The plaintiff's claim for irreparable injury if he were merely separated from active duty and placed in the standby reserve would be problematic were it not for the Certificate of Release or Discharge From Active Duty (DD Form 214). True, the separation primarily threatens pay and allowances, which can be compensated later, and emotional distress, which may not be compensable or actionable. However, the Certificate, complete with signatures of plaintiff and a Navy Personnel Officer, states: "(23) Type of Separation - Release from Active Duty" and "(28) Narrative Transfer to Inactive-Involuntary Transfer to Inactive Reserve (Homosexuality-admission)." The document states on its face: "This is an Important Record. Safeguard it." It is. And publication of it threatens irreparable injury. Moreover, the Associate Attorney General's letter makes it more likely than not likely that on October 1, 1993, or shortly thereafter, the other shoe will automatically drop, and plaintiff will not only lose his pay, allowances, and his well-performed job, but will be finally discharged with the modern counterpart of a "bar sinister" etched upon his record: "GRB (homosexuality admission)."

 Defendants have demonstrated no equity against the maintenance of this single plaintiff in status quo pending a final judgment because of its possible deleterious effect upon the Navy's mission. Moreover, the equity of any claim of injury that defendants might have is trumped by the fact that they are perilously close to being in contempt of the Meinhold order. *fn7" There is also an intangible, but meaningful, equity in the fact that plaintiff made the statement about his homosexuality, not for broadcasting on television, but in the company of his Chaplain to his Commanding Officer in his stateroom apparently to gain his intervention with respect to taunts he was receiving, in part because of public statements by the President of the United States. Indeed, he appears to have felt free to make his admission in reliance on those presidential statements. Response of LTJG Richard Selland to the Notice of Administrative Separation (A.R. at 9). Thus, the equities favoring plaintiff outweigh any demonstrated injury or threatened injury to the Navy.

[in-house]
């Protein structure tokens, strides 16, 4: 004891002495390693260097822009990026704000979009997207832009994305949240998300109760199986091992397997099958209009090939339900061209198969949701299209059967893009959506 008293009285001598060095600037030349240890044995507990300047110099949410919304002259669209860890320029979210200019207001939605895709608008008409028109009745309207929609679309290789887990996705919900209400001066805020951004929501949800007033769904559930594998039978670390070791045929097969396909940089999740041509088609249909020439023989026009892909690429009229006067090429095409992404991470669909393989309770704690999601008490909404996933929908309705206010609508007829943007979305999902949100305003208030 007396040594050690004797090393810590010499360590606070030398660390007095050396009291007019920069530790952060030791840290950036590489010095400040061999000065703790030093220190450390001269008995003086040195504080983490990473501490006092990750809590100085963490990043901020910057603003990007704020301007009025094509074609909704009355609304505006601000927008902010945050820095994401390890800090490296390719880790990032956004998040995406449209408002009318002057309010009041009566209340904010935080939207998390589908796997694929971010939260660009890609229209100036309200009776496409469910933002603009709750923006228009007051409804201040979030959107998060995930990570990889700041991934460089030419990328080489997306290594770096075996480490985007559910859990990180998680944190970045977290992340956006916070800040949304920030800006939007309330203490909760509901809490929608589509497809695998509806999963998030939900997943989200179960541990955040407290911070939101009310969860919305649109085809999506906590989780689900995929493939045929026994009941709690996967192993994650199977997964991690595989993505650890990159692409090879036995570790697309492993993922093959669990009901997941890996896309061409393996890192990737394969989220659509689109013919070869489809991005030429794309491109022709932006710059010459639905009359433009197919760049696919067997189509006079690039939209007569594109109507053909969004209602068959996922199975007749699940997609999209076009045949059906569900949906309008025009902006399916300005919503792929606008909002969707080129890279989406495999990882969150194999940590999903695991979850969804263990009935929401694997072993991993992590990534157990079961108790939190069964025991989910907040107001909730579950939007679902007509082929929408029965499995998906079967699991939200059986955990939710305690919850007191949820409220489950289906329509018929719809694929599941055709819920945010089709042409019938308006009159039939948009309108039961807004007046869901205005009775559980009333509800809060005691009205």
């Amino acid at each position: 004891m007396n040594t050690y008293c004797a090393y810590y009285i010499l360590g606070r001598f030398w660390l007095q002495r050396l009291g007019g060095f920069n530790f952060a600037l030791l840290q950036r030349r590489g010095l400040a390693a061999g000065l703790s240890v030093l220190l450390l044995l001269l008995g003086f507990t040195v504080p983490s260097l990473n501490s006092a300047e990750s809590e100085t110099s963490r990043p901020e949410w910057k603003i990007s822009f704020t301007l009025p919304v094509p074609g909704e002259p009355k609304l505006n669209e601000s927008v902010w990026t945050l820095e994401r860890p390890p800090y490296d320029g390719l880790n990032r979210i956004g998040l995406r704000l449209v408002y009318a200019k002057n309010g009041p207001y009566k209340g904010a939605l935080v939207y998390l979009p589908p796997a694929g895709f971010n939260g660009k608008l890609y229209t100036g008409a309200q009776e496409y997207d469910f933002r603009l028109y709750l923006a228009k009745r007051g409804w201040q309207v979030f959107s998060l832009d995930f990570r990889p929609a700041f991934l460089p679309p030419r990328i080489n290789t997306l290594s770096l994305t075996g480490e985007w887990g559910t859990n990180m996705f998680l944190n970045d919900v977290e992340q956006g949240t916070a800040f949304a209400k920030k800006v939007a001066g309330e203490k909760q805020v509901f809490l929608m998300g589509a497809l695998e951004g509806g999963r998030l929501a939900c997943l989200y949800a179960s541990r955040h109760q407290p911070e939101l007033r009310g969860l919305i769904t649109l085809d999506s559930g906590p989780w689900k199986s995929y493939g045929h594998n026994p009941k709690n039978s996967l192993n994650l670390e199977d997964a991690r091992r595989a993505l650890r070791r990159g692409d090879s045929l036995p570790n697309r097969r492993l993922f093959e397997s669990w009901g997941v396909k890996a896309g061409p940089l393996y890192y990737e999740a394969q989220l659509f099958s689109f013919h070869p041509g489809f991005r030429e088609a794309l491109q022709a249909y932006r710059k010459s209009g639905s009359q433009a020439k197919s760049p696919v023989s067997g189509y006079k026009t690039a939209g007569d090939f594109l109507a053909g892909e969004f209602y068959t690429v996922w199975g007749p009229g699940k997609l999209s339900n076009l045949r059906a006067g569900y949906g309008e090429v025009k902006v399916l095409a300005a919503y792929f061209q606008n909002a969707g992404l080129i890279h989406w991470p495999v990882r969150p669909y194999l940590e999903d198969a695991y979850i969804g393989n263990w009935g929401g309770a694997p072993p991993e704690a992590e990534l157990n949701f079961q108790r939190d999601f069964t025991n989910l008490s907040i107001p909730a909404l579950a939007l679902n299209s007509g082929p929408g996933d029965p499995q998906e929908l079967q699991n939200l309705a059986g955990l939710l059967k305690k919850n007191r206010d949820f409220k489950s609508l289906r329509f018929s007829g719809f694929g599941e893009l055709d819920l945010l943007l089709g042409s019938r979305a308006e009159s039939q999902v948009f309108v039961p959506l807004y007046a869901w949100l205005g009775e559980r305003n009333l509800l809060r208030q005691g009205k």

The public interest in this matter is difficult to quantify. Obviously, the public interest in the Navy's mission is paramount, and could be (indeed in the proceedings on the merits may well be) decisive. But this is an application to maintain the status quo temporarily pending a final resolution of the matter. An accompanying Order will grant the motion, tailor the Meinhold order to the posture of this case, and schedule expedited administration of it on the merits.

 Date: September 28, 1993

 Louis F. Oberdorfer


 ORDER -- September 28, 1993, Filed

 On the basis of the findings and for reasons stated in the accompanying Memorandum, it is this 28th day of September, 1993, hereby

 ORDERED: that, pending a final judgment or other order of the Court, defendants, and all persons acting in concert with them, are ENJOINED from separating plaintiff from active duty, placing him on active reserve, or discharging plaintiff from the Navy based on sexual orientation in the absence of sexual conduct which interferes with the military mission of the United States Navy; and it is further

 ORDERED: that on or before October 8, 1993, the parties shall file a proposed schedule for the disposition, or trial, of this case on the merits.

 Louis F. Oberdorfer